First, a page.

Kick-Ass 2 (2013)

Genres - Action  |   Sub-Genres - Superhero Film  |   Release Date - Aug 16, 2013 (USA)  |   Run Time - 103 min.  |   Countries - Denmark , United Kingdom , Singapore , United States   |   MPAA Rating - R
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The first Kick-Ass movie was an inarguable success in many regards (casting, performances, general charisma) and an equally flawed affair in others (evenness, fantasy/reality balance, not enough screen time with Hit-Girl). Kick-Ass 2, however, gets just about everything right. It's a good time from beginning to end, with a story that never leaves you wishing it would get back to the good stuff.

The narrative picks up shortly after the events of the first movie: Dave (Aaron Taylor-Johnson), aka Kick-Ass, is trying in vain to readjust to high-school life after winning a fight to the death with a mob boss, whose orphaned teenage son Chris (Christopher Mintz-Plasse) is now using his newly inherited fortune to become a supervillain and avenge his dad. Dave doesn't know this, however; he just knows he's bored with being a regular guy. Meanwhile, since losing her own dad/crime-fighting partner, Mindy (Chloƫ Grace Moretz), aka Hit-Girl, has been flat-out lying to her new guardian, Detective Marcus Williams (Morris Chestnut), about attending school and being a normal kid. She's skipping class to train at her clandestine hideout, and continues donning the mask by night. Dave thinks of the obvious answer to his dissatisfaction and asks Mindy if they can join forces, and it soon becomes apparent that there are plenty of other self-made superheroes walking the streets, led by a delightfully self-righteous guy who calls himself Colonel Stars and Stripes (Jim Carrey).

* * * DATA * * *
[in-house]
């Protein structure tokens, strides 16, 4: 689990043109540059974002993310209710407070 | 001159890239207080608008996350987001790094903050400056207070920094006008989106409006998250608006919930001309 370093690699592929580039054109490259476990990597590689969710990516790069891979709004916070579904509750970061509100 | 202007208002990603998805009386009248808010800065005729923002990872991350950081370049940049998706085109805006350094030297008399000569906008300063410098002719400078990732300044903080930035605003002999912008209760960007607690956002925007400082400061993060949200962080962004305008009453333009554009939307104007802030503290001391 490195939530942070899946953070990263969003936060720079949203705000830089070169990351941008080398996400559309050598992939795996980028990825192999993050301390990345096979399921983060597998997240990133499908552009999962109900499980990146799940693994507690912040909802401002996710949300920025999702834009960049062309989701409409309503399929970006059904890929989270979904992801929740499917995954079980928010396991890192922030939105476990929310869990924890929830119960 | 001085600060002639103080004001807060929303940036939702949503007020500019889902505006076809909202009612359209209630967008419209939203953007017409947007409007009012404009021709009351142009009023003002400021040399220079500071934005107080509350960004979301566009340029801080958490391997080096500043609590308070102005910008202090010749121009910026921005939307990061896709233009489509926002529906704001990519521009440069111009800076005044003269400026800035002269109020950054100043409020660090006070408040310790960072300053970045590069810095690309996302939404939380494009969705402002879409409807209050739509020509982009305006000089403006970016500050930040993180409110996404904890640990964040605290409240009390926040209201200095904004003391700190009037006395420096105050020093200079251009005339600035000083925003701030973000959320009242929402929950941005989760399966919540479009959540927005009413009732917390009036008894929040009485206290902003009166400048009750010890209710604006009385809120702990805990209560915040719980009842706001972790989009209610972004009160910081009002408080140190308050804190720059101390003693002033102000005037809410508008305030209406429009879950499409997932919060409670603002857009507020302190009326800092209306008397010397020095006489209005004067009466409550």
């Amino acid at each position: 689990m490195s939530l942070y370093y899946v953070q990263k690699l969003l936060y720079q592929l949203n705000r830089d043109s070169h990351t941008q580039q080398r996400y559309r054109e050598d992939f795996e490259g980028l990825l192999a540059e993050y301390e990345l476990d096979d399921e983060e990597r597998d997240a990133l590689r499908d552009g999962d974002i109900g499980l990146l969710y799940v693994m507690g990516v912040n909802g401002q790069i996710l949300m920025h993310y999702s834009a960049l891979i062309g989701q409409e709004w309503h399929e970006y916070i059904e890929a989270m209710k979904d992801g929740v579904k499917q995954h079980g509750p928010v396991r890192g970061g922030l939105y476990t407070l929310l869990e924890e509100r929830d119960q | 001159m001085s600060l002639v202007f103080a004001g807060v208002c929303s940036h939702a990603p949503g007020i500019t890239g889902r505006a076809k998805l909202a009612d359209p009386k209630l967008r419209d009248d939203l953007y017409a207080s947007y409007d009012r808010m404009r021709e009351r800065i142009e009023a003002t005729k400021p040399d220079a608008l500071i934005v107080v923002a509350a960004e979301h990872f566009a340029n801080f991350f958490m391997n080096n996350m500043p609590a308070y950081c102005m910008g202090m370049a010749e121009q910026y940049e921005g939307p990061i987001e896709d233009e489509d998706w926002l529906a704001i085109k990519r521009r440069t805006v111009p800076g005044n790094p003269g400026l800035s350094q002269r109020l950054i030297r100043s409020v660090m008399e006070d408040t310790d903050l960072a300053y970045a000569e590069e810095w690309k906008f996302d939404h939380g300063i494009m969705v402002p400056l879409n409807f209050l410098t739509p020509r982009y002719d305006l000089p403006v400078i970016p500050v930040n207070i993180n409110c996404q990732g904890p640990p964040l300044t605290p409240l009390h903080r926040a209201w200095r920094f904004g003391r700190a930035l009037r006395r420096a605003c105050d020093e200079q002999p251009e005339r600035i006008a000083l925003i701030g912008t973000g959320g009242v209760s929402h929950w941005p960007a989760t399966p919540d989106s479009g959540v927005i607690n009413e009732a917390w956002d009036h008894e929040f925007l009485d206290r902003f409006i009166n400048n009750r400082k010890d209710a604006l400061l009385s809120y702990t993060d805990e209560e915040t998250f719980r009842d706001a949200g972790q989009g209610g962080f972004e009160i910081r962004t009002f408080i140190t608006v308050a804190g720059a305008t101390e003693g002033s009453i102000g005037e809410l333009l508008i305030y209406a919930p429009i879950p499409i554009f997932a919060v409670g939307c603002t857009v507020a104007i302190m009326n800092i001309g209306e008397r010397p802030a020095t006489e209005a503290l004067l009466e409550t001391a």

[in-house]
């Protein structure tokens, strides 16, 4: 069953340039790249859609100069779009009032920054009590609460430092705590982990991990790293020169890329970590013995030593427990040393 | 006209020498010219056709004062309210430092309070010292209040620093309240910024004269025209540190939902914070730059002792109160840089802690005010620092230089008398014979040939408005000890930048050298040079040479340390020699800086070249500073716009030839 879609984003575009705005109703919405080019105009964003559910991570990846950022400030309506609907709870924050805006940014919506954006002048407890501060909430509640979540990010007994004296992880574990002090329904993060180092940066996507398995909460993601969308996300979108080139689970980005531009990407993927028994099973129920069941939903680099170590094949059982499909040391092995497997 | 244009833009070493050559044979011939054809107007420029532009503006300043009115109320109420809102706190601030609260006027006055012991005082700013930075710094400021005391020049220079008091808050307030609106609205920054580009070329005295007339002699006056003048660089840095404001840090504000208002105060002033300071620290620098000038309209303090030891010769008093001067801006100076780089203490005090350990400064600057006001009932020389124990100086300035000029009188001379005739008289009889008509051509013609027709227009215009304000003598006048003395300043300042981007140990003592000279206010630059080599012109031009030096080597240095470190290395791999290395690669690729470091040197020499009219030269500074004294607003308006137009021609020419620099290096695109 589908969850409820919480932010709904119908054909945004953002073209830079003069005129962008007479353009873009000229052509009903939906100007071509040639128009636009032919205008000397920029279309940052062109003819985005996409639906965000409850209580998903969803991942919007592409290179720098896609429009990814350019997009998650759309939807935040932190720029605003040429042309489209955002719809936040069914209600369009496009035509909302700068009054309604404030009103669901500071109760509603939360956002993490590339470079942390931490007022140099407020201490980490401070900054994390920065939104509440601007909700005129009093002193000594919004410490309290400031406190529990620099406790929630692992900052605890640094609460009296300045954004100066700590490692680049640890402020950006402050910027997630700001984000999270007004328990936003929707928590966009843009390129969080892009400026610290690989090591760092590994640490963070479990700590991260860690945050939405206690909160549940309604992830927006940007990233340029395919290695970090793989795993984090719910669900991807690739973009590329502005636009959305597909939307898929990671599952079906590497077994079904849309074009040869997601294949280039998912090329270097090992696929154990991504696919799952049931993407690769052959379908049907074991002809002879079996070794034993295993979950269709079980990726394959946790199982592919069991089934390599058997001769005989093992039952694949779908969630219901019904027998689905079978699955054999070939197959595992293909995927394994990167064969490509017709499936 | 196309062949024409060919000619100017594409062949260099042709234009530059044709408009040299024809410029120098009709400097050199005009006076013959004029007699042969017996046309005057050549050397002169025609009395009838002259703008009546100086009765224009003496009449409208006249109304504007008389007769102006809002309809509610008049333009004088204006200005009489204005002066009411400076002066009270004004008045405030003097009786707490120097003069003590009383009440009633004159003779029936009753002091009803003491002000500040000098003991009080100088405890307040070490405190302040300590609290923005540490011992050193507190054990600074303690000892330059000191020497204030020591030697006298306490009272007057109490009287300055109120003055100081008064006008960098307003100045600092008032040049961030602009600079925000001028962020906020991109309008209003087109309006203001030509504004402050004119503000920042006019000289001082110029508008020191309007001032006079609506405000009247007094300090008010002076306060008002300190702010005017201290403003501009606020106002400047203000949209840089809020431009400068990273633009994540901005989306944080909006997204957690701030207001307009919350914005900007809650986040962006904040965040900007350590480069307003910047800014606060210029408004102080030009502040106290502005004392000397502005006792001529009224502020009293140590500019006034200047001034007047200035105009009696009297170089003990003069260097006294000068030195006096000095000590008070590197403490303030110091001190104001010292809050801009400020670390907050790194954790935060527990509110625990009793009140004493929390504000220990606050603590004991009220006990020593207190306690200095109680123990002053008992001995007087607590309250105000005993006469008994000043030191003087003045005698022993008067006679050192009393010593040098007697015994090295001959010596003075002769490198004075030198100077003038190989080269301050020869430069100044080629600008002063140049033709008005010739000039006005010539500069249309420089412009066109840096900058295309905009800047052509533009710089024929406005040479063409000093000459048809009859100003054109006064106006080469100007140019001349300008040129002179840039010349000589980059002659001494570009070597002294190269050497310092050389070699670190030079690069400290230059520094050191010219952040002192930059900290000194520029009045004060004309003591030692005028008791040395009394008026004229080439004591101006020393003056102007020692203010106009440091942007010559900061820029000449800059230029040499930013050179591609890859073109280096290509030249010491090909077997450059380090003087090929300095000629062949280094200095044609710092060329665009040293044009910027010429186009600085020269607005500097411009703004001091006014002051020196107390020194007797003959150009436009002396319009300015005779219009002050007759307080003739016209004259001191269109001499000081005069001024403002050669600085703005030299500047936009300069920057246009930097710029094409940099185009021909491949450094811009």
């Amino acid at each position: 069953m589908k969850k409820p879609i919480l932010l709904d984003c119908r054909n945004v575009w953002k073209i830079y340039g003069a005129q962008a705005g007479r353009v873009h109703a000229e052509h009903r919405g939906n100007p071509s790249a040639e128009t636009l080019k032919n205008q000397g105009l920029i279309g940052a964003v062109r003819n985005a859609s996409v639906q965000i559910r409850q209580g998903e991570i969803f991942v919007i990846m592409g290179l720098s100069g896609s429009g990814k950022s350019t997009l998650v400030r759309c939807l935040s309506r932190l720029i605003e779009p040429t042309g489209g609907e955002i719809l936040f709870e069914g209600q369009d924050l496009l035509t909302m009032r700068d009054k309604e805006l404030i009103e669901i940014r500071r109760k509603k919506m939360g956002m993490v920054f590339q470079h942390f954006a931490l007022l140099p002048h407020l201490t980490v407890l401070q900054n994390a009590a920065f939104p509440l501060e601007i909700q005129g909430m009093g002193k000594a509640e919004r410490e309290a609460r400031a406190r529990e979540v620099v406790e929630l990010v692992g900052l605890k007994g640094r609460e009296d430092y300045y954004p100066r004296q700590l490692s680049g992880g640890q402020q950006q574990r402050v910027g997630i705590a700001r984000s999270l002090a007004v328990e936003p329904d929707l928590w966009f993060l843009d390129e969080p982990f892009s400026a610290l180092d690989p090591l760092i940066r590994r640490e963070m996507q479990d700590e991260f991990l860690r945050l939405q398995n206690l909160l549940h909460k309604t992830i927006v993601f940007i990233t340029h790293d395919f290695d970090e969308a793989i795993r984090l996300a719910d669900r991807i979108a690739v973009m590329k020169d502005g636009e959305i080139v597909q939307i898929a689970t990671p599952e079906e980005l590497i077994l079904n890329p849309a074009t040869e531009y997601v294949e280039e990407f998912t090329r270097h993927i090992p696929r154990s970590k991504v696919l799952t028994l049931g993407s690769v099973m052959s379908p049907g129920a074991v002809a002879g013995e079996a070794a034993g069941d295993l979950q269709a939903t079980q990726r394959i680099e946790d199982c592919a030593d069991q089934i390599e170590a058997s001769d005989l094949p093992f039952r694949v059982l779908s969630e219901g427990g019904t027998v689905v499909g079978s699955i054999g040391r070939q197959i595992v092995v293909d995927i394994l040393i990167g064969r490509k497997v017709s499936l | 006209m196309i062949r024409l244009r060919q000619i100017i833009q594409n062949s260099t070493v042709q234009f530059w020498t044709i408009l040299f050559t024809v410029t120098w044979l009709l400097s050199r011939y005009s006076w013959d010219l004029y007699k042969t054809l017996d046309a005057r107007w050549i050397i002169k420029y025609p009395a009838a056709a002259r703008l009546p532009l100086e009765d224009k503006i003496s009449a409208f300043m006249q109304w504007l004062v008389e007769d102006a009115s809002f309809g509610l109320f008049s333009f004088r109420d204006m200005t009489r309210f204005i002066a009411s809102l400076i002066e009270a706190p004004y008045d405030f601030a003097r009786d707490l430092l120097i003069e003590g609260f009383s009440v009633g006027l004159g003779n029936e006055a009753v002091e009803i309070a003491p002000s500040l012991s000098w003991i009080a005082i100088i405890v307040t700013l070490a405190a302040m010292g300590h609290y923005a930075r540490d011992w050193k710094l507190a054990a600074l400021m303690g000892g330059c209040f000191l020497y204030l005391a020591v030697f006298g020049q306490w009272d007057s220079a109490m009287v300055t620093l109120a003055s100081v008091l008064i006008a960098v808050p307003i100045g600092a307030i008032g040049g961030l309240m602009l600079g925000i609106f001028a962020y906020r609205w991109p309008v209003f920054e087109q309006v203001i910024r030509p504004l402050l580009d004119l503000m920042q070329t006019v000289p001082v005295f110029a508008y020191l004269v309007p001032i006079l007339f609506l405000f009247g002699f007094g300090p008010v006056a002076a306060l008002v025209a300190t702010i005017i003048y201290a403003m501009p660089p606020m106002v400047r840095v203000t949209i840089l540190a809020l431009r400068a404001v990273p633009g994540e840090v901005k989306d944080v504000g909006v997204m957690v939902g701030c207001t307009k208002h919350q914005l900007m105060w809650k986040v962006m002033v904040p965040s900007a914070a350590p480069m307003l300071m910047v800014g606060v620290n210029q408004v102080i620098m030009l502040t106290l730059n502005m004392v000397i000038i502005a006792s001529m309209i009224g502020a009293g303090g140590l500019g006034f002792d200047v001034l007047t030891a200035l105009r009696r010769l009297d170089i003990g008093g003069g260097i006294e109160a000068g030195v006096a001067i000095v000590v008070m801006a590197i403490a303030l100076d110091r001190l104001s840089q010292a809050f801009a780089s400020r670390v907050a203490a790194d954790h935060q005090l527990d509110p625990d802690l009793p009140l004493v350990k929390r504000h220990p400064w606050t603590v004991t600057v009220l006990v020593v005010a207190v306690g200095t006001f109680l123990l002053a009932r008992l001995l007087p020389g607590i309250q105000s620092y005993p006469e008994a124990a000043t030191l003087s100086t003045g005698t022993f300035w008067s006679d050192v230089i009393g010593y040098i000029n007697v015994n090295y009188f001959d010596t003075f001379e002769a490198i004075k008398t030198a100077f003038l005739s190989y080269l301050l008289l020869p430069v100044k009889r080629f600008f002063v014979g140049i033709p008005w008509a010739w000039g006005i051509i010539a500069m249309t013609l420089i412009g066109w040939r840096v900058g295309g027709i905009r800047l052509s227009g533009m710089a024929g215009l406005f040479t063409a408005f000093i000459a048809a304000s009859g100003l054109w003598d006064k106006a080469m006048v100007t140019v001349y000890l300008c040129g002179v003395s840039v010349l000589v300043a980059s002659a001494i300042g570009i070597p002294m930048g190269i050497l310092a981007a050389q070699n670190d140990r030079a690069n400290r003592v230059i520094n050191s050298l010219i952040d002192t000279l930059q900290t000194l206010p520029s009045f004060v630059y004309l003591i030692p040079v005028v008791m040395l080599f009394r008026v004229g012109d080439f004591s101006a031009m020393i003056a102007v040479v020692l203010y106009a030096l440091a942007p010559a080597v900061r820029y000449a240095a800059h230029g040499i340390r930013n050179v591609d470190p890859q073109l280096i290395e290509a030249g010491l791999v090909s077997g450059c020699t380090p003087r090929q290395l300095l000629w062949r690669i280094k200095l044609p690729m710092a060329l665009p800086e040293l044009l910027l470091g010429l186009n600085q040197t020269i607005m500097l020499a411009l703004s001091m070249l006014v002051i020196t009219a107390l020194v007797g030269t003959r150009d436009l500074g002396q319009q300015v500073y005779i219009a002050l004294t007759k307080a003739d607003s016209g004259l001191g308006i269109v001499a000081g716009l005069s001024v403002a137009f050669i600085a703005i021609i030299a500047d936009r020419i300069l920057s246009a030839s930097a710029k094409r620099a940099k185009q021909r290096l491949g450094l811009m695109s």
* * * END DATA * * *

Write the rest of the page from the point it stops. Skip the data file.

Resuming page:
As long as it can be assumed that you're interested in a movie like this at all -- based on the premise or affection for the first film -- Kick-Ass 2 delivers. It doesn't get caught up in clumsy exposition or ham-fisted attempts to shoehorn in backstory from the graphic novel. On the contrary, the script is impressively even and well-paced. That sense of balance is also apparent in the movie's net level of ridiculousness, as the amount of insane weaponry (Hit-Girl owns a lot of nunchakus), crazy motivations, and over-the-top events remain consistent from the start. What's also steady is the body count, as people are getting impaled and dismembered all over the place. In addition, there's a subplot that revolves around non-superhero high-school stuff, as there was in the first film, but at least here the main figure in that B-story is the cold and calculating Hit-Girl, rather than the bespectacled and bewildered Dave. And let's be honest, if there's any one thing this franchise needed, it was more Hit-Girl.